They revolve around things such as the past, other people and the future. When we’re committing to our rehabilitation process we want to be sure our mind is focused on the controllables by applying the best effort to our intended actions in the present moment. By being injured we are restricted in our movements and achieving results (even the little ones) can take some time. From my experience, as well as listening to those I have worked with, the mental reward and satisfaction from knowing you have applied yourself to a gym or physiotherapy session can be equally or sometimes stronger than that felt when achieving a result. Plus, it’s more consistent, so even when you’re having a difficult day and results are out of reach, nothing can stop your application and effort. Knowing that can be a massive boost in morale, confidence and motivation to keep going.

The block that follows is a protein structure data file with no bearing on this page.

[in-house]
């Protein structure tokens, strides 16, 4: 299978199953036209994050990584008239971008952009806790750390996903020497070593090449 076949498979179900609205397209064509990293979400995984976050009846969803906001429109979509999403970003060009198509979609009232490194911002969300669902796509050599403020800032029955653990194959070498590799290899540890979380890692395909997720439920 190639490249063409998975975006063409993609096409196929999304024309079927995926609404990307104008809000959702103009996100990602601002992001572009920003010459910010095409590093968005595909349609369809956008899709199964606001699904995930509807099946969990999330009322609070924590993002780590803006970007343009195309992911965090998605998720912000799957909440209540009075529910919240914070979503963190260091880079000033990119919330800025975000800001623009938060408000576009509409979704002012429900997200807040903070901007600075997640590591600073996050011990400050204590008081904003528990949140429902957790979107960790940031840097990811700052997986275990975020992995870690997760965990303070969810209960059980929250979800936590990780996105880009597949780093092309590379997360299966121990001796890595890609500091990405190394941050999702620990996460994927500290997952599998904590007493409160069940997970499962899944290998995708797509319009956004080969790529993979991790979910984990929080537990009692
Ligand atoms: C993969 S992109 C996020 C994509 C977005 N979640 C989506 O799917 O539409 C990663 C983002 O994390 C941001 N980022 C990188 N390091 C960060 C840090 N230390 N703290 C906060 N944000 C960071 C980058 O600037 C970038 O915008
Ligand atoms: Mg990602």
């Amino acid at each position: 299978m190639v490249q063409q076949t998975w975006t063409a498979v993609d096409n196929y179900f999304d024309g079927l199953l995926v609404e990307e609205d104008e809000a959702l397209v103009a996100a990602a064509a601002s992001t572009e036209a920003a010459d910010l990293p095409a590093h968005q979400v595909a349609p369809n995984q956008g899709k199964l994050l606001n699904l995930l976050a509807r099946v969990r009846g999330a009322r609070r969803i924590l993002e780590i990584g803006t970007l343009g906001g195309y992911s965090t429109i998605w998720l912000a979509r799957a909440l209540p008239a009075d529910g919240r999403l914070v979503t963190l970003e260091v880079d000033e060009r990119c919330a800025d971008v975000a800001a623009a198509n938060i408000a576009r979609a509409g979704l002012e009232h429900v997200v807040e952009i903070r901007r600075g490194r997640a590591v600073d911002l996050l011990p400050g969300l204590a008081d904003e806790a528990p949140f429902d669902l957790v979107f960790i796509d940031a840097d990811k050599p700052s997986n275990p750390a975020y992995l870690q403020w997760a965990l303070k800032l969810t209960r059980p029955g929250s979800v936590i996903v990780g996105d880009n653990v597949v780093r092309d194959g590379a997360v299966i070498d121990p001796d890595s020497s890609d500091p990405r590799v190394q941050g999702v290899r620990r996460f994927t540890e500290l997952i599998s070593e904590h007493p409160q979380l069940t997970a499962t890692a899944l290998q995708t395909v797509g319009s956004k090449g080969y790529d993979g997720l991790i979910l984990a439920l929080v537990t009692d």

This development of confidence is also a really key part of someone’s rehabilitation process, both in regards to regaining the confidence of the specific skill set required to compete in your sport/performance area and the confidence in the part of my body that has been injured. We want to be able to trust that once we start competing again, our bodies will hold up and keep us on the field without re-injury.

There are mental strategies we can use that help us develop this confidence and they often revolve around the way we mentally map out the rehabilitation journey. One of the most difficult challenges mentally is the fact that when injured we are comparatively a long way from the technical and physical levels of our optimal selves. If we see the gap between the two as one step it is often too big and unrealistic to expect that we can simply make that change.

A better way of viewing the situation is by seeing it as a process of stepping stones, each one getting us closer to our end goal. Some of these stepping stones are going to be about our physical capabilities (strength, fitness and flexibility) and have nothing to do with the specific skill set required to play our sport. Others are going to be very skill-set related.